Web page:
“The $1.2 billion value being highlighted for the PCOA changes through life of the contract and is not constant. The value is based on a calculation of foregone cash flows by the investor less the payments historically made on the PPA,” the source explained.
On the claim that the contract has been breached many times by both parties, both sources dismissed the report noting that “engagements with all the parties involved in the transaction do not show that the contract has been breached.”
Speaking further on the different template used for Azuri, the source explained that “when the government sold these plants, they told prospective investors what the tariffs would be and then they asked them to bid a price for the assets in light of these given tariffs. Had the government set the tariff for Successor GenCos at the same rate as the tariff for New Entrant IPPs (such as Azura) the sale price would have been commensurately higher.”
“By contrast, the Azura IPP was not built by the government and did not come into being via the auction of a pre-existing asset. One hundred per cent of its capital costs were financed by the private sector through an open-book, transparent process with competitive bidding by multiple construction contractors and debt providers; and under the full review of the National Electricity Regulatory Commission, NBET and the World Bank. In turn, all of the project’s capital costs must be recoverable through the project’s tariffs.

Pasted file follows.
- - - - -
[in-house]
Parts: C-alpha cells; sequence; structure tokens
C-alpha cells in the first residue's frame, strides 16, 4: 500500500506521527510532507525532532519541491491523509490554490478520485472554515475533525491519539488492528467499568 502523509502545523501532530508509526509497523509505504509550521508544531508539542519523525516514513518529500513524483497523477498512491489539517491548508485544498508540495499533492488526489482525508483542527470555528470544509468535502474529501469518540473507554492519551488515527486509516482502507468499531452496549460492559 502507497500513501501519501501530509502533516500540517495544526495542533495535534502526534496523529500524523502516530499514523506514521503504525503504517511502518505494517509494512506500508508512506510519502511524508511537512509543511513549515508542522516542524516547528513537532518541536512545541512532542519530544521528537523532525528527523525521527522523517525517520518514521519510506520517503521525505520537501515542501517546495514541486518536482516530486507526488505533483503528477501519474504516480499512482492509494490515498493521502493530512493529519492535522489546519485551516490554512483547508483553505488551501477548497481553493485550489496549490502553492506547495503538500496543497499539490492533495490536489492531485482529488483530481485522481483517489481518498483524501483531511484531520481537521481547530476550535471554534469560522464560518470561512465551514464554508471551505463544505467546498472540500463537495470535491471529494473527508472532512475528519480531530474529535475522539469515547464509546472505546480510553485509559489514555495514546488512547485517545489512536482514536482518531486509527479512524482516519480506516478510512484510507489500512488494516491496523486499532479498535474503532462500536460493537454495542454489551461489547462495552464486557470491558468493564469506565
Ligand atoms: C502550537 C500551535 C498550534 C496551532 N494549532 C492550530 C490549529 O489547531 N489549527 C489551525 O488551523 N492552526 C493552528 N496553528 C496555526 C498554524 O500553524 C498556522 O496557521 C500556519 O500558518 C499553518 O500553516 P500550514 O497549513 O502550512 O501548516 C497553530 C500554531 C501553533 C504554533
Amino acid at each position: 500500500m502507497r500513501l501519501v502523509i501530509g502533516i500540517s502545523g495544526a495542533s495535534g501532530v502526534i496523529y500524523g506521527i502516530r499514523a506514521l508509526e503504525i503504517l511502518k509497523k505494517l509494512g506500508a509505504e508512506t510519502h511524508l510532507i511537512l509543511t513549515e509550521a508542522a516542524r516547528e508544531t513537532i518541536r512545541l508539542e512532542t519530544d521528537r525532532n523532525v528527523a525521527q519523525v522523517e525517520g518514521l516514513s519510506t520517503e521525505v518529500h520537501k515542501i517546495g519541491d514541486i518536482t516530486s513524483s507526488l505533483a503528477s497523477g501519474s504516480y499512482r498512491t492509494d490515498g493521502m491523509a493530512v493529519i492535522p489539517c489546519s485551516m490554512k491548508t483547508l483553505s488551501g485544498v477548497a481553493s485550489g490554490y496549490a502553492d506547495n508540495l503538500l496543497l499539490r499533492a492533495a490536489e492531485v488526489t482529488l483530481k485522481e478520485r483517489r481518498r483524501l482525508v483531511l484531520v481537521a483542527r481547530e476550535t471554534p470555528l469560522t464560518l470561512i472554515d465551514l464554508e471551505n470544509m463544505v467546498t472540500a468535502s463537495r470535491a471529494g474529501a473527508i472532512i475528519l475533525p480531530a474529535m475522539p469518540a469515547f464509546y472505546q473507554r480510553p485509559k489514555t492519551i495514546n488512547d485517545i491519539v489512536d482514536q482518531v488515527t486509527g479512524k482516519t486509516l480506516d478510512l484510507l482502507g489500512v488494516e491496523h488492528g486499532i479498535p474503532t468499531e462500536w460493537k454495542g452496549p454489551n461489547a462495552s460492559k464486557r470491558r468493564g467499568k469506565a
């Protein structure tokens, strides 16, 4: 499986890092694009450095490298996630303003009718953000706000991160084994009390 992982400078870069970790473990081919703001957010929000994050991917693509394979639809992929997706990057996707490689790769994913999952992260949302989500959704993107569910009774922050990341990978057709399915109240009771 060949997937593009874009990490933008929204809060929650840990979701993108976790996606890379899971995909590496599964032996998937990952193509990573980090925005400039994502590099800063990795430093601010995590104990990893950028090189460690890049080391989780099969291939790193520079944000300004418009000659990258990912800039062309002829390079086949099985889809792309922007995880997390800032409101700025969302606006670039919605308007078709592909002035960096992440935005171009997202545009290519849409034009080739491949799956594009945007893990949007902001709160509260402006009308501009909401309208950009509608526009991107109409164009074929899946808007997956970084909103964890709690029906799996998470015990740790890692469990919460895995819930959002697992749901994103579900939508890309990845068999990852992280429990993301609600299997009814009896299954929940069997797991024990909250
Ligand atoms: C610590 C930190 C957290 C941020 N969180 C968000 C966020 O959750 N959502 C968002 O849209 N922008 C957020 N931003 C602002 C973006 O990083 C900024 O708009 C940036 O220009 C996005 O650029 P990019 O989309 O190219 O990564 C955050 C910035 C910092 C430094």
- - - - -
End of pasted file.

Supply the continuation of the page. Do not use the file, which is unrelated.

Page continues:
“So, contrary to the insinuations in some quarters, the correct price comparison is not between Azura and the legacy government-built power plants but between Azura and other recent independent power plants that have been built in Africa using project finance. When this proper apples-to-apples comparison is made, Azura’s price is extremely competitive,” the source added.
For emphasis, the timeline of the Azura project showed that the project actually started in February 2009 with a market and feasibility studies which ended in October 2010 with the incorporation of the project company. This was long before the Buhari administration came into being.
A cursory look at the timeline also shows that between November and December 2010 a Memorandum of Understanding (MoU) with the Edo State government was signed, and an Environmental and Social Impact Assessment (ESIA) Adviser for the project was appointed, and the first draft of the ESIA scoping study was sent to the Federal Ministry of Environment.
On issues relating to the Power Purchase Agreement (PPA), the first session of negotiation with the Nigerian Bulk Electricity Trading (NBET) Plc was done in November 2011 while the first draft of government guarantee from the Federal Ministry of Finance was completed in July 2012.
By April 2013, the PPA was executed while the execution of the government guarantee by the Federal Ministry of Finance was completed by October 2014.